Tuesday, July 1, 2014

Adventure of the Week: Teeny Tiny Text Adventure (198?)

This week, we're playing another text adventure squeezed into the portable TRS-80 Model 100's LCD display --  Teeny Tiny Text Adventure, by Tim Ekdom, which appears to have been written specifically for this platform, probably around the mid-1980s though no date is given onscreen or in the code.  I'm playing it using the VirtualT emulator (fans of the Model 100 affectionately call it the "Model T," as it was the first mass-market portable computer.)

The intro text informs us that an old man has passed away with a million in cash and no heirs; in this game's universe, it appears, there's no established law regarding these things, so if the estate is in cash anyone is free to break into the house and take it.  So, yes, this is another find-the-treasure adventure.

Teeny Tiny Text Adventure is not difficult to finish, though there are some red herrings and efficient execution is important -- it's possible to finish the game without actually having to deal with encroaching cold, thirst, or darkness in under 40 turns, and it's not possible to finish beyond about 90 turns after darkness arrives.  I'll provide my walkthrough at the foot of this post.  The game is freely available at the Interactive Fiction Database, and I always encourage interested adventurers to experience these games firsthand.  In my playthrough notes below, there are certain to be...

***** SPOILERS AHEAD! *****

The engine appears to feature a running clock, though this is just part of setting the stage as the actual clock time isn't tracked, and what really counts is the turns consumed.  The BASIC program devotes almost no memory to descriptions -- we begin with a flashlight and canteen in inventory, standing on a road.  This will be the last indication we get of what's in our inventory -- there's no command to check it -- and there isn't any indication of which directions we can go, so a little trial and error is needed for mapping.  We need to LOOK to see what's in the room, probably to help conserve screen space; on the Road, this reveals a gate, a wall, and a mailbox.  We also note that we have to type full words -- this game does not rely on partial-word parsing, very unusual for the time.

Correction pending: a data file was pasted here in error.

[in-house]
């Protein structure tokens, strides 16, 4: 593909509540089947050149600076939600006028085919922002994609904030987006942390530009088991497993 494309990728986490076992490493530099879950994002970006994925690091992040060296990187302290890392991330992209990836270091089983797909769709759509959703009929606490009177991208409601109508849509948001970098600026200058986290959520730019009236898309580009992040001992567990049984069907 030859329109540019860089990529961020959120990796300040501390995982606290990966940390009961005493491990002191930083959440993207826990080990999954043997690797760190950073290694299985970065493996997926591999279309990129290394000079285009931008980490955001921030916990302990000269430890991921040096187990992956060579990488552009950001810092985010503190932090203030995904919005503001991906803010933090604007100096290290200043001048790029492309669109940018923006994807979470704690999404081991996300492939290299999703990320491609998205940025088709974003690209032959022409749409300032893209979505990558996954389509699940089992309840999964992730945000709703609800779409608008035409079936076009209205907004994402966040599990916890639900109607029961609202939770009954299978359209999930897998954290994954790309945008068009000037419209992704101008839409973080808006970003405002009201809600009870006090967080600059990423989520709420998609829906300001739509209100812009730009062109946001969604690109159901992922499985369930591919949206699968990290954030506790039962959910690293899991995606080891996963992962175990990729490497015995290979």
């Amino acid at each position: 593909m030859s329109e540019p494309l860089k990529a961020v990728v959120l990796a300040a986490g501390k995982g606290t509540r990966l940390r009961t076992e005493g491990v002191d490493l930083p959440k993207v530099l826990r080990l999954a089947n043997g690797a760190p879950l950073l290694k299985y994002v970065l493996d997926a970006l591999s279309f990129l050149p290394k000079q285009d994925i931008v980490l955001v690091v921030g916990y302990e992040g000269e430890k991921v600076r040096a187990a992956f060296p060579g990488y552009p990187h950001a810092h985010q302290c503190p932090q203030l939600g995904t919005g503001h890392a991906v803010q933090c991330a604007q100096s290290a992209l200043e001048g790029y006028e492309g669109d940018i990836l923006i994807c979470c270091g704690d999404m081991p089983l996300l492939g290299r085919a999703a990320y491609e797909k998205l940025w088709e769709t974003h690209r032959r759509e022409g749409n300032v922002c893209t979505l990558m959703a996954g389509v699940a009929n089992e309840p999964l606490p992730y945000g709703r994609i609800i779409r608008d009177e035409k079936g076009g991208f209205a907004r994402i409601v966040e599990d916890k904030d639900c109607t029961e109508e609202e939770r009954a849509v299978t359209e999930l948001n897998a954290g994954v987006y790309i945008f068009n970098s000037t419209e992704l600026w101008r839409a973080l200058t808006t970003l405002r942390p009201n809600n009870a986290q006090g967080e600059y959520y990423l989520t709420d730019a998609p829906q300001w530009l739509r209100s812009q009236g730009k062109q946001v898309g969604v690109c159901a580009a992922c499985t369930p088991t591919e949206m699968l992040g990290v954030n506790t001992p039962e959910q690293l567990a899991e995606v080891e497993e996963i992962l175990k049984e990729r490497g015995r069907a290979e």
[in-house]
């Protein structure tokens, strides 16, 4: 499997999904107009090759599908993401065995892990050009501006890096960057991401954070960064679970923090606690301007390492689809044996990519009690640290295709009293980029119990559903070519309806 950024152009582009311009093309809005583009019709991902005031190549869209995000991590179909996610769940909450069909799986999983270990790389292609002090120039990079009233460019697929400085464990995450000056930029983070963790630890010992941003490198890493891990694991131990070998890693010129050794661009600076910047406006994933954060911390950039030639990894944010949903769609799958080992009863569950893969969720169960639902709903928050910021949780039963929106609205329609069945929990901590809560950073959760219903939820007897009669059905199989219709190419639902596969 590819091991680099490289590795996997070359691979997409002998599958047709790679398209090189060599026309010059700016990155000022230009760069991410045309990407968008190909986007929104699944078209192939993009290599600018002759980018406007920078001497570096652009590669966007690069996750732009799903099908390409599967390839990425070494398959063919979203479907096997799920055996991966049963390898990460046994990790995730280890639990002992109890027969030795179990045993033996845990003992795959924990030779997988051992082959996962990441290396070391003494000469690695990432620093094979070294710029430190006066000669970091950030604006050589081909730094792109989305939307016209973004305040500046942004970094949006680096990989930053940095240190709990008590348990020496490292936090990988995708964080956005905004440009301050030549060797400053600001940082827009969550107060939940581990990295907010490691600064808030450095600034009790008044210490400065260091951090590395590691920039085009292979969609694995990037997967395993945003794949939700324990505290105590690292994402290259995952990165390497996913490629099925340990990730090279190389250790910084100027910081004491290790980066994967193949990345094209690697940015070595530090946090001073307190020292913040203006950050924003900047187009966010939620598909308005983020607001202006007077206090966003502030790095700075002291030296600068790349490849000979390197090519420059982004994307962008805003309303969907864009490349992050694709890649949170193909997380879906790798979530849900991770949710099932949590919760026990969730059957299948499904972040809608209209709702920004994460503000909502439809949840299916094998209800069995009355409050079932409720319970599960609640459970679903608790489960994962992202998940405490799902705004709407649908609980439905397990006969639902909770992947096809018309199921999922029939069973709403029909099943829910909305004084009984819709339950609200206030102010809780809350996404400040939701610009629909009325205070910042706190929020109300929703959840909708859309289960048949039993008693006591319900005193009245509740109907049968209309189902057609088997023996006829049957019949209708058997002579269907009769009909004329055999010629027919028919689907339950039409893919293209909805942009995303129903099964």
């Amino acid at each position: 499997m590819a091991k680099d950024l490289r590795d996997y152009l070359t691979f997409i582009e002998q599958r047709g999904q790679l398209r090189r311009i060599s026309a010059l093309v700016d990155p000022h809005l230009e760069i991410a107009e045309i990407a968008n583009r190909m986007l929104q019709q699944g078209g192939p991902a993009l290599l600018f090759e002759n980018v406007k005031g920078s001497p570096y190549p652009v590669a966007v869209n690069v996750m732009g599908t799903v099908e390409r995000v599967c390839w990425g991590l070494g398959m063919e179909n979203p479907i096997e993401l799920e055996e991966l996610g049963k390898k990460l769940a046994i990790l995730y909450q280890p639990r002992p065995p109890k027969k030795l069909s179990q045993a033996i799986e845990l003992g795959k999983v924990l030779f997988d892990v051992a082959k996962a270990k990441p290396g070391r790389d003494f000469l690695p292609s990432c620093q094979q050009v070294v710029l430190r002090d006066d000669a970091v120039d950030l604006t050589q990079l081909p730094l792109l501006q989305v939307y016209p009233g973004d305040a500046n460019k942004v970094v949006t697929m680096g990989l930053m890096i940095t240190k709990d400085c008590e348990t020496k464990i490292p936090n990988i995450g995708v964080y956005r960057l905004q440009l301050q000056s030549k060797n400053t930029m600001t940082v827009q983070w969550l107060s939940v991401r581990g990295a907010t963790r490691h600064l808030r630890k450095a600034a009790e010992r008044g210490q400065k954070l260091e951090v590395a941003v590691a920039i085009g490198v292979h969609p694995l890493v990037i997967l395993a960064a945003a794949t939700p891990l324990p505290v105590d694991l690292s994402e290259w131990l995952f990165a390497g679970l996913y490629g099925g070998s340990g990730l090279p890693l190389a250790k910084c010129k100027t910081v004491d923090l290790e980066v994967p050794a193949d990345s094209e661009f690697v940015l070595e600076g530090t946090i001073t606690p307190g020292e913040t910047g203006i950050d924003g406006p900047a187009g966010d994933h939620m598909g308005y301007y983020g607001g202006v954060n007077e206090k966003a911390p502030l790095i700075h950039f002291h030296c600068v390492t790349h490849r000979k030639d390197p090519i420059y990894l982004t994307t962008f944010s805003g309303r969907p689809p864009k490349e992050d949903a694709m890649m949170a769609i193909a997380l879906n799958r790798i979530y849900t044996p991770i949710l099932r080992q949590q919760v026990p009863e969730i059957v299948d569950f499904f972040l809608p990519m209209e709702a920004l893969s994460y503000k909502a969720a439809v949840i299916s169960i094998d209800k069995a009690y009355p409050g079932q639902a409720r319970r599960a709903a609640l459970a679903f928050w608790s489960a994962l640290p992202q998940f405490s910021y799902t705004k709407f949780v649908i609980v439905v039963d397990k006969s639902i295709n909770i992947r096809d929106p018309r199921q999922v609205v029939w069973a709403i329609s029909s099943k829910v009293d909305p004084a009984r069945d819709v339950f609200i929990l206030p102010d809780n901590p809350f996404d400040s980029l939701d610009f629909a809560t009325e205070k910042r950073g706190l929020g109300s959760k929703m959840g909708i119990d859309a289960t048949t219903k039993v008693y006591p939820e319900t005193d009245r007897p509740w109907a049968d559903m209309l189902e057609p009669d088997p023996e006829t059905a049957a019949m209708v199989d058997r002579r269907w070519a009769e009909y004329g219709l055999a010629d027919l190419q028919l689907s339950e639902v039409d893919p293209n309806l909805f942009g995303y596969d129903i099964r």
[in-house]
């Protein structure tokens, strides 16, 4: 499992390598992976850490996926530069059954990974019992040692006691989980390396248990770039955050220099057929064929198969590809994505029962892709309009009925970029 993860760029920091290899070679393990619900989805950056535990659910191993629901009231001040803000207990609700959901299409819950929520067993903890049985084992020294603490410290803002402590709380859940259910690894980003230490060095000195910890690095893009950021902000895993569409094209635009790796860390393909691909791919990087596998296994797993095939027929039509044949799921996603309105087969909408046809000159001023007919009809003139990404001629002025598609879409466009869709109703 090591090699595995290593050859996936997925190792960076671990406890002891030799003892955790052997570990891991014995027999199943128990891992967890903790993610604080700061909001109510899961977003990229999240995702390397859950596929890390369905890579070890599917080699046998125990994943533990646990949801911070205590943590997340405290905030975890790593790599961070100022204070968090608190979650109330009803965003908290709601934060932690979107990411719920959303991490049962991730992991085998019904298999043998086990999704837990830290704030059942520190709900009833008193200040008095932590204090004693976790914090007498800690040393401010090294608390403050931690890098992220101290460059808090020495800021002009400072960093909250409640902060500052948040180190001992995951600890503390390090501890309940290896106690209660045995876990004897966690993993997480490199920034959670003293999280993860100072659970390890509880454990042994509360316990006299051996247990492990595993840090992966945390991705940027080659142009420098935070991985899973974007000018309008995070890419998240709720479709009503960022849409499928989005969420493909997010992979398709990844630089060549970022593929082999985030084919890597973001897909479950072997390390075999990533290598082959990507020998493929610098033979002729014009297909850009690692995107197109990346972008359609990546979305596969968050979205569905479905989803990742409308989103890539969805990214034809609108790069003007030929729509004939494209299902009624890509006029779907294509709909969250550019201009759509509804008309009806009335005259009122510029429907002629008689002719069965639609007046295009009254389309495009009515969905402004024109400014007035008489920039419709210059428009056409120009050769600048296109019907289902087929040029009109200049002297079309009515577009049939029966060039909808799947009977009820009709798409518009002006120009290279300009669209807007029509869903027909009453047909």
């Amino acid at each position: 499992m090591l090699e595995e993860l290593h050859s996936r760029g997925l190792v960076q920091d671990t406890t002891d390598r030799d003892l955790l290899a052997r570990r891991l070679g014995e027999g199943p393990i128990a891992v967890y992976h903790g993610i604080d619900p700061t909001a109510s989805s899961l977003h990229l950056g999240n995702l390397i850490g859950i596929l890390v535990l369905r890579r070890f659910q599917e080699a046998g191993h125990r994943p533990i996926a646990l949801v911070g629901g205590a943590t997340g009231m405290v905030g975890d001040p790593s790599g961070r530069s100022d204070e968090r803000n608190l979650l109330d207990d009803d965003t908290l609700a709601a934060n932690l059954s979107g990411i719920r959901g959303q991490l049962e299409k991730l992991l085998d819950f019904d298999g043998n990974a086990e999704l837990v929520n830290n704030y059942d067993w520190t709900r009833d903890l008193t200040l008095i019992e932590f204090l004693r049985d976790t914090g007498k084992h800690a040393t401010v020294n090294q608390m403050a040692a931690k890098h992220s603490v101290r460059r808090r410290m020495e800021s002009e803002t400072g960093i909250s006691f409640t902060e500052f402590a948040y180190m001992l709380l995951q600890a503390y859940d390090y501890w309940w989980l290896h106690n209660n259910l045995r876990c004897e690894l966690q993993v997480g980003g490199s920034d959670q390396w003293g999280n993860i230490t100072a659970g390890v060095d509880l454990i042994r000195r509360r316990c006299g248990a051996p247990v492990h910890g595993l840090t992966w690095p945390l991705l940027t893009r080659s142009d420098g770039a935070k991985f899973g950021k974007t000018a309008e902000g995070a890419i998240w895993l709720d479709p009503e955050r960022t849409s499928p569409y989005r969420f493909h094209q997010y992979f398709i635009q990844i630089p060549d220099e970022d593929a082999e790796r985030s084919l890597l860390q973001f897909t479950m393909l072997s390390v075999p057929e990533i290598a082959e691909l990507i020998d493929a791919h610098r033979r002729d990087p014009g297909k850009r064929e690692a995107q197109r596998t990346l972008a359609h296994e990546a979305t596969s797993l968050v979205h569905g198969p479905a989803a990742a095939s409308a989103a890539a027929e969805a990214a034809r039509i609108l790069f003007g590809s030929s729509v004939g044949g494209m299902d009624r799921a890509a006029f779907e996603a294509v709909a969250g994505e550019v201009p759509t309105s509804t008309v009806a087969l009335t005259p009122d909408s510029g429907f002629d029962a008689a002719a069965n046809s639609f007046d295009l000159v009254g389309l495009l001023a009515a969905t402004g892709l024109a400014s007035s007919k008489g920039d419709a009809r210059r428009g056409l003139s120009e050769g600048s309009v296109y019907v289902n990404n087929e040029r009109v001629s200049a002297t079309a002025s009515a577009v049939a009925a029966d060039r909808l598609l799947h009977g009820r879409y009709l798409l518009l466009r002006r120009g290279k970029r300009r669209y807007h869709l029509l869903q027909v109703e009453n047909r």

Let's start by doing the Infocom thing and OPEN MAILBOX -- There's something inside!, to nobody's real surprise.  Another LOOK reveals it's a key, and we can TAKE KEY (GET KEY doesn't work.)  We can't go any way but North, but that way The gate is shutUNLOCK GATE and OPEN GATE fail, along with USE KEY, and while I'm trying to PUSH or PULL the gate instead, already It's getting dark.  I finally discover that we can CLIMB GATE, which I should have thought of several moves earlier, and probably would have had I tried to EXAMINE GATE, which reveals that It's padlocked, but not too high.  So EXAMINE and LOOK are distinct verbs here, good to know.

North of the path is the front porch of the house -- and my flashlight is already getting dim, so I'll probably have to restart soon.  But while it lasts, we'll note that the porch features a door and a window.  The key we have doesn't fit the door, but the porch is wide and circles the house proper.  On the east side we find some firewood and an ax, and the back side of the house has a door that we can UNLOCK with the key.  Meanwhile, we're getting thirsty, and cold.

Entering the back door, we find ourselves in the kitchen, which contains a cupboard, fridge, sink, stove, and some stairs.  There's also a living room south of the kitchen, where we can open the front door in case a quick escape is needed.  So the interior of the house, so far at least, is not very large.  But my flashlight has gone out and it's too dark to see the contents of these rooms now, so I'll restart after mapping and otherwise fumbling around for 90 turns.

This time, I pick up the ax and the firewood before entering the house, and observe that the living room has a bookshelf, a desk, and a fireplace.  I try to MAKE FIRE, which the parser doesn't understand, and LIGHT FIRE -- With what?  DROP FIREWOOD puts the firewood in the fireplace, though this isn't clear until we EXAMINE FIREPLACE to see that it now contains the firewood.  We still don't have anything to light it with, though.

We can OPEN DESK to discover a computer -- though examination reveals only that it's not a portable (pity those poor owners of systems other than the exalted TRS-80 Model 100!)  Going back to the kitchen, we can open the cupboard and fridge to find a knife and a pot; the stove can't be opened, and there's a bug here, as if we repeatedly open the cupboard and fridge we can create infinite knives and pots.  There's nothing in the pot, either, although the descriptions are so limited it could in fact be a fridgeload of cannabis.

Heading down into the cellar, we find a shelf and a workbench, containing a lantern and a screwdriver respectively.  It seems these items aren't portable, until I realize there's a limit on how many items we can carry -- the parser just responds with You can't do that if we try to take anything after we've reached our maximum encumbrance.